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W. Kopcke, W. Schalch, LUXEA–Study Group; Changes in Macular Pigment Optical Density Following Repeated Dosing With Lutein, Zeaxanthin, or Their Combination in Healthy Volunteers – Results of the LUXEA–Study . Invest. Ophthalmol. Vis. Sci. 2005;46(13):1768.
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© ARVO (1962-2015); The Authors (2016-present)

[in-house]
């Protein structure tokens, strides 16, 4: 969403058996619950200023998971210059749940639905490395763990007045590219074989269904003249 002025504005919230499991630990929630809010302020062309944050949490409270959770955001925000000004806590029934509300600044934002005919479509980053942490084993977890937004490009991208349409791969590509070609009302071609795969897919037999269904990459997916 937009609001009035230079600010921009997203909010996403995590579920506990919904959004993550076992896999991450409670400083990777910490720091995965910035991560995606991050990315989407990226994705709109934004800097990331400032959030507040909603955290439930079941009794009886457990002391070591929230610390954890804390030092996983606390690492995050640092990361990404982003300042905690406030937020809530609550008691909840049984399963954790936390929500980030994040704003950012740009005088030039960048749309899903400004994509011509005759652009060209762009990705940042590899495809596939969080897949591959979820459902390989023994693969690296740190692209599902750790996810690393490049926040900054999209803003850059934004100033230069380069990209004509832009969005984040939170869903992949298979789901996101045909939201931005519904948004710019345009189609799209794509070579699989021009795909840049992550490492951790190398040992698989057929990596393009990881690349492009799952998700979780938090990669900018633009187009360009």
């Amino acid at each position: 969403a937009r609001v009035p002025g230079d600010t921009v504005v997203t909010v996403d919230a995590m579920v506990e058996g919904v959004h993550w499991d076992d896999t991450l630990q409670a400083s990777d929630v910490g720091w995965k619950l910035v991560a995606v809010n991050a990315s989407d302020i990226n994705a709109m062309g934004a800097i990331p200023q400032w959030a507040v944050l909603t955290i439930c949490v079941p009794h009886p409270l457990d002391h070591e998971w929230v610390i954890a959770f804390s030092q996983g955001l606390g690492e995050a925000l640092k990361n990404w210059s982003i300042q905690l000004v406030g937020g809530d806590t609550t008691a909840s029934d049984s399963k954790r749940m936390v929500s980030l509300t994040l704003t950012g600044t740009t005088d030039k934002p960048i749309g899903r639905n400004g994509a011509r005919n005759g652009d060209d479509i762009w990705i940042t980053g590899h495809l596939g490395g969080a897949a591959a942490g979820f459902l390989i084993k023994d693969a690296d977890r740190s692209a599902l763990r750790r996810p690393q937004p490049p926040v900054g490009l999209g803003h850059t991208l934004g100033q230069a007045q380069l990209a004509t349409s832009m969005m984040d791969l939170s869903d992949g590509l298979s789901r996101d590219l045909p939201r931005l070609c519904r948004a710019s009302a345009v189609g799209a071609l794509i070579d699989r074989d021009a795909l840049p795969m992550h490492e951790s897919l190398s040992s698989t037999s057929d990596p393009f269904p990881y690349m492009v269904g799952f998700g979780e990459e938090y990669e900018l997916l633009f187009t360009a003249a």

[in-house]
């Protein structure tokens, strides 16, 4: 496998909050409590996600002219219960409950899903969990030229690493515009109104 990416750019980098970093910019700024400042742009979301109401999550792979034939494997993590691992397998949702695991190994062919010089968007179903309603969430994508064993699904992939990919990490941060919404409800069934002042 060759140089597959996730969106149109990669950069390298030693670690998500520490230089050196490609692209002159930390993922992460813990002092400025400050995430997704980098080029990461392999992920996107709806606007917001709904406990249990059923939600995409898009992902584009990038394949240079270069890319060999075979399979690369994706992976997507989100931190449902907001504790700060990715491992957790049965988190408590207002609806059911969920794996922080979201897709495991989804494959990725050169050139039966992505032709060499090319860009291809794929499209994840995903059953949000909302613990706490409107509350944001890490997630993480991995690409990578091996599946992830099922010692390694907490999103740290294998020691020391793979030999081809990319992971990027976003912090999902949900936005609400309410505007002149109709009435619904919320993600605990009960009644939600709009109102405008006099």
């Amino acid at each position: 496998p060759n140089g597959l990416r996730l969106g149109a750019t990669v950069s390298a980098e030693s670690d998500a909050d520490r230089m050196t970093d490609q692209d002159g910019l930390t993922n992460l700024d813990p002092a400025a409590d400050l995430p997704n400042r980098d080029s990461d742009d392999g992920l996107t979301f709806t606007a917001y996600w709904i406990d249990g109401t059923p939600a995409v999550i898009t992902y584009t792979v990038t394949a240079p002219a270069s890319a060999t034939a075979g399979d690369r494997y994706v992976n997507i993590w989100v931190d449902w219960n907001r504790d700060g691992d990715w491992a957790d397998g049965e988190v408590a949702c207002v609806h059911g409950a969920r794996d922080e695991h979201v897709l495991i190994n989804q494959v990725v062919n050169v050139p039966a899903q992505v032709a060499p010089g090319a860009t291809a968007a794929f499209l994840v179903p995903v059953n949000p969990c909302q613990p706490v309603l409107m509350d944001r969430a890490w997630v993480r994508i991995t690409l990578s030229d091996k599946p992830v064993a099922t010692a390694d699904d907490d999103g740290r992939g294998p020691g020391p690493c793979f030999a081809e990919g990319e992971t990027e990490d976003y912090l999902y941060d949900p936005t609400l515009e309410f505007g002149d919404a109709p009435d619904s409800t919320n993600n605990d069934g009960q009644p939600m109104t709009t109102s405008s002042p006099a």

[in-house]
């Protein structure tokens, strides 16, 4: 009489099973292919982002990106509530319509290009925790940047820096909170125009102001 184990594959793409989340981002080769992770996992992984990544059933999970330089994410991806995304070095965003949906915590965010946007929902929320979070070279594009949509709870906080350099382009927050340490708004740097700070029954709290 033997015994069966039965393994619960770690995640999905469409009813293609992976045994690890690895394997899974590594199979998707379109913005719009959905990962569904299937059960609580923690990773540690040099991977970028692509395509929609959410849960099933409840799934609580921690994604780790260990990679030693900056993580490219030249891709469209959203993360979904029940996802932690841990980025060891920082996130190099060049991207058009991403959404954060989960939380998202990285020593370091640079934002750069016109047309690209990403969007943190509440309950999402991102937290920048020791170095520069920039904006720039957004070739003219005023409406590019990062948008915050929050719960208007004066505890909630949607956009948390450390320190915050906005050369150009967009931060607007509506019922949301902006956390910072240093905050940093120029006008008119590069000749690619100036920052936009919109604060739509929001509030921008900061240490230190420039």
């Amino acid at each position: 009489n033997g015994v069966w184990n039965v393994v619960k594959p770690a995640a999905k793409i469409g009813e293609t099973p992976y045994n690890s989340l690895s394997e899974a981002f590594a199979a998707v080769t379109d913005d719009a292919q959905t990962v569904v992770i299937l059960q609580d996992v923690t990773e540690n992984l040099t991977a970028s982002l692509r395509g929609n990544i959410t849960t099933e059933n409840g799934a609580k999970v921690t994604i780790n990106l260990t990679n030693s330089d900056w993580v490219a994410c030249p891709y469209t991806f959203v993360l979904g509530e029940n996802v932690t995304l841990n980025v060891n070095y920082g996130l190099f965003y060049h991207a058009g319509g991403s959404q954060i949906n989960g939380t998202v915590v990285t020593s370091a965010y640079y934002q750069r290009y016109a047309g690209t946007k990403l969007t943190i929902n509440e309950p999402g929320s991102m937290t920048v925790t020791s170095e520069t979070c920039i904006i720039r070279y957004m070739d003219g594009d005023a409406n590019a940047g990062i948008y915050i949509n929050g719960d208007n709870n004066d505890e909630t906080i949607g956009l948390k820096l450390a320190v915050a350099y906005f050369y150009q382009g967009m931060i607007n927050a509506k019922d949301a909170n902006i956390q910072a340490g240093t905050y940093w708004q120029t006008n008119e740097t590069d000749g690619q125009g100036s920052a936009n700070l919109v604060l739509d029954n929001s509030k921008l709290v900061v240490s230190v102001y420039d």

Purpose: The LUXEA study is a prospective, single–centered, randomized, placebo–controlled, one year pilot supplementation trial to investigate changes in macular pigment optical density (MPOD) following repeated dosing of zeaxanthin (OPTISHARPTM), lutein or their combination in healthy volunteers. Methods: Peak MPOD was measured relative to 5º eccentricity either by reflectance and autofluorescence using a Scanning Laser Ophthalmoscope or by heterochromatic flicker photometry (HCFP). Luminances at flicker null matches derived by HCFP for central and eccentric (5º) locations were independently evaluated. Of 126 subjects initially screened, 92 fulfilled the entry criteria and were randomized to four treatment groups: Lutein (L, n=23), Zeaxanthin (Z, n=23), Combination (C=L+Z, n=23) and Placebo (P, n=23). MPOD [(left+right eye)/2] was measured every month, plotted against visit number and the area under this curve (AUC) was calculated. To account for different lengths of follow–up, the AUC was normalized by dividing by the number of available measurements. In addition, the Generalized Estimating Equations (GEE) method was used to analyze correlated response variables. This method uses information from both eyes and corrects for unequal numbers of observations per subject, caused by missing values and/or by different lengths of follow–up. Results: Compared to the P group, supplementation with L lead to a statistically significant (p=0.035) overall MPOD increase of 13% as measured with HCFP. The respective values for reflectance and autofluorescence were 3% and 9%. A borderline significant increase (p=0.066) of 12% was seen for the C group. The situation for the Z group was different. The luminances of central and eccentric flicker matches derived from HCFP in this group rose both in parallel by approximately 8% during 6–12 months. This parallel increase was observed only in the Z group and may have obscured the detection of MPOD increases by any method. Consequently, if the pre–supplementation eccentric luminance had been used to calculate MPOD from the actual central luminances at subsequent visits, an increase of about 11% would have been computed. Conclusions: Supplementation with daily amounts of 10 or 20 mg L per day over periods of 6 to 12 months results in statistically significant but small increases of MPOD. The MPOD response to supplementation with Z is different, and may be explained by a more wide–spread retinal deposition of this carotenoid.
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